13. The modular subsurface stormwater unit as claimed in claim 11, wherein the access area comprises a plurality of concentric circles frangibly connected together and removable independently and/or simultaneously.
Description

This invention relates to subsurface stormwater (or waste water) systems.

Subsurface stormwater systems are used in construction to both provide a structural support layer and to receive and disperse excess water. Such systems replace the traditional aggregate used for these purposes. These systems have application in paved areas such as carparks and roads, and in building foundations. Further applications include linear drainage systems in which conventional drainage pipes can be replaced by stormwater attenuation systems covered in geotextile, and soakaway systems which have application, for example, in attenuating floodwater in a roadside field to prevent flooding of the road.

It is desirable to allow easy inspection of such systems to enable blockages to be easily located and to enable routine maintenance tasks.

While modular systems (built up of a number of identical units) are known, there is a need to provide modular systems which can be more easily assembled and maintained than heretofore.

In a first general aspect, the invention provides a modular subsurface stormwater unit of generally cuboid external form having equal rectangular top and bottom surfaces spaced apart by a set of four pillars, each of which runs from a corner of the top surface to a corresponding corner of the bottom surface, said pillars defining therebetween a void having a generally cruciform cross section, said void opening onto each of the four side faces defined between the roof and the base.

With this construction, the cuboid units can be connected together side to side, such that the void opening between a pair of pillars on one unit matches the void opening on another unit. The two voids thus connect together, and a throughway is created between an arm of the cruciform void on one unit and an arm on the cruciform void of another unit. A line of units connected together in series side to side will have a long throughway formed by the respective voids in each unit. Thus, if any single unit's cruciform void is illustrated by a plus sign (+), the throughway can be visualised by the horizontal line in formed in a row of adjacent “plus” symbols: ++++++. It will be readily appreciated that a regular matrix of X- and Y-axis throughways will be formed as units are connected laterally on all sides.

Where it is specified above that the pillars each rum from a corner of the top surface to a corner of the bottom surface, it is to be understood that the pillars need not be at the apexes of the corners. It is sufficient if each pillar is located generally towards its respective corner, so that the space between the pillars is generally cruciform. There can be a lateral gap between the outermost part of any pillar and the actual corner apex of the top and/or bottom surface.

This aspect of the invention provides a network of perpendicular tunnels in a system of adjacent modular units, aiding in inspection and maintenance of the system, and also allowing uninterrupted flow of liquid through the system with less chance of blockages occurring in the first place.

Preferably, the cuboid units are in fact generally cubic and thus the rectangular top and bottom faces are in fact square and equal to each of the four side faces. Cubic units are easier to stack alongside one another without requiring any particular orientation, other than to ensure that the top and bottom surfaces (which can be identical, so that there is no distinction between the top face and the bottom face) are at the top and bottom.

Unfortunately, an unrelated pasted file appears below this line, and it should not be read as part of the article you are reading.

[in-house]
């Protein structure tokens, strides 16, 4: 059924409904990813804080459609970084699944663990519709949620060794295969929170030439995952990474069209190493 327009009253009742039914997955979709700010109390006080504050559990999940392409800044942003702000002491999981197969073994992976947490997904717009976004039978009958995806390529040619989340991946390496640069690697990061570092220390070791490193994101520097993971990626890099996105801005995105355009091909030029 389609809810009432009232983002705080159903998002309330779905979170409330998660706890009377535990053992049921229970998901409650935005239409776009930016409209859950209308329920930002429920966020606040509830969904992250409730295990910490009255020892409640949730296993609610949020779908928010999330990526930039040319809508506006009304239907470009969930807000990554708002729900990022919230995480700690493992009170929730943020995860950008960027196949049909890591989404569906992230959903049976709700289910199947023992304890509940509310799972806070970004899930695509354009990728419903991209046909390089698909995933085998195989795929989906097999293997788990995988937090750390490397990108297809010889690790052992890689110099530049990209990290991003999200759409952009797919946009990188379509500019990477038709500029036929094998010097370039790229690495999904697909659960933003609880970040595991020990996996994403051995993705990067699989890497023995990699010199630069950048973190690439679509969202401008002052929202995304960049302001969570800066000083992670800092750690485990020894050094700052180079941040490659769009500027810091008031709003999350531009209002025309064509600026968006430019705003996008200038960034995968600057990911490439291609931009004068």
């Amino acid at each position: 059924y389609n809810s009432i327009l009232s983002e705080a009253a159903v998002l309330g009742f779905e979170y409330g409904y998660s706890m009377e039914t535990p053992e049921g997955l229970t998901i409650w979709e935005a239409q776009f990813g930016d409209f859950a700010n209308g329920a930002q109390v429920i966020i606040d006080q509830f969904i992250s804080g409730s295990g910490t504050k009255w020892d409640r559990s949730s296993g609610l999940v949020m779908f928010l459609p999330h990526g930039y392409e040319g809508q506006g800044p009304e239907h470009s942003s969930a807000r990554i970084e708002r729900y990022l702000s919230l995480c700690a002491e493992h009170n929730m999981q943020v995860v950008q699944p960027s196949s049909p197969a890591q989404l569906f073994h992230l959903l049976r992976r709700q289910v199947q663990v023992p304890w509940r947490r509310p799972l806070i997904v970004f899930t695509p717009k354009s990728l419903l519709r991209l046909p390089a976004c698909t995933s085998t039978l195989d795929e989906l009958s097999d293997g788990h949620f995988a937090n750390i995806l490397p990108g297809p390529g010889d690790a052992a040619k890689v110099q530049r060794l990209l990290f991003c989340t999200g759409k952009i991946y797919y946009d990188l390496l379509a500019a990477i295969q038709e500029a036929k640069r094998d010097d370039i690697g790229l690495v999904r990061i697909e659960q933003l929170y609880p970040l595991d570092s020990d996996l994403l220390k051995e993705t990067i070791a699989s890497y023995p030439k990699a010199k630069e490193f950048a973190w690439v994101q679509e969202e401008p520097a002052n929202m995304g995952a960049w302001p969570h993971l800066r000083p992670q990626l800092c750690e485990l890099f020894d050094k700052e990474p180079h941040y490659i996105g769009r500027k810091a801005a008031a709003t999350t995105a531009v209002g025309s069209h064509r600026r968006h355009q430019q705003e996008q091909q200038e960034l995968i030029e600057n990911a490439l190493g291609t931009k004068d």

In another independent aspect the invention provides a sub-unit of a modular subsurface stormwater unit, the sub-unit comprising a generally square face (which provides a top or bottom face of a finished unit) having a set of four half-pillars extending therefrom, one at each corner of the face, each half-pillar terminating at a mating connection which is adapted to mate with an identical mating connection of another identical sub-unit to provide a generally cuboid modular unit, the mating connections of the four half-pillars being disposed such that when two sub units are brought into engagement with their square faces aligned and the mating connections approaching one another, each of the mating connections on one sub-unit engages with a complementary mating connection on the other sub-unit, for each of the four aligned orientations of the two square faces.

To put this more simply, if each mating connection has a clip which snaps onto an identical clip on another unit each clip is disposed such that it will be brought into engagement to connect to an identical clip, even if one of the sub-units is rotated though 90, 180 or 270 degrees relative to the other.

Preferably, each mating connection has a first structure and a complementary second structure, the first and second structures being arranged such that when two sub-units are brought into engagement as aforesaid each first structure on one of said sub-units is aligned with and engages with a second structure on the other of said sub-units and vice versa, and this remains true, even if one of the sub-units is rotated through 90, 180 or 270 degrees relative to the other.

Another way of considering this aspect of the invention is to examine a plan view of the set of mating connections on a sub-unit taken from above (i.e. from the side distant from the square face) and a plan view taken from below (from the side of the mating connections on which the square face is located). If the first structures are male projections and the second structures are female recesses, the invention provides that when the two plan views are superimposed, all of the male parts will overlie female parts and vice versa, this again being true when one of the views is rotated through a multiple of 90 degrees.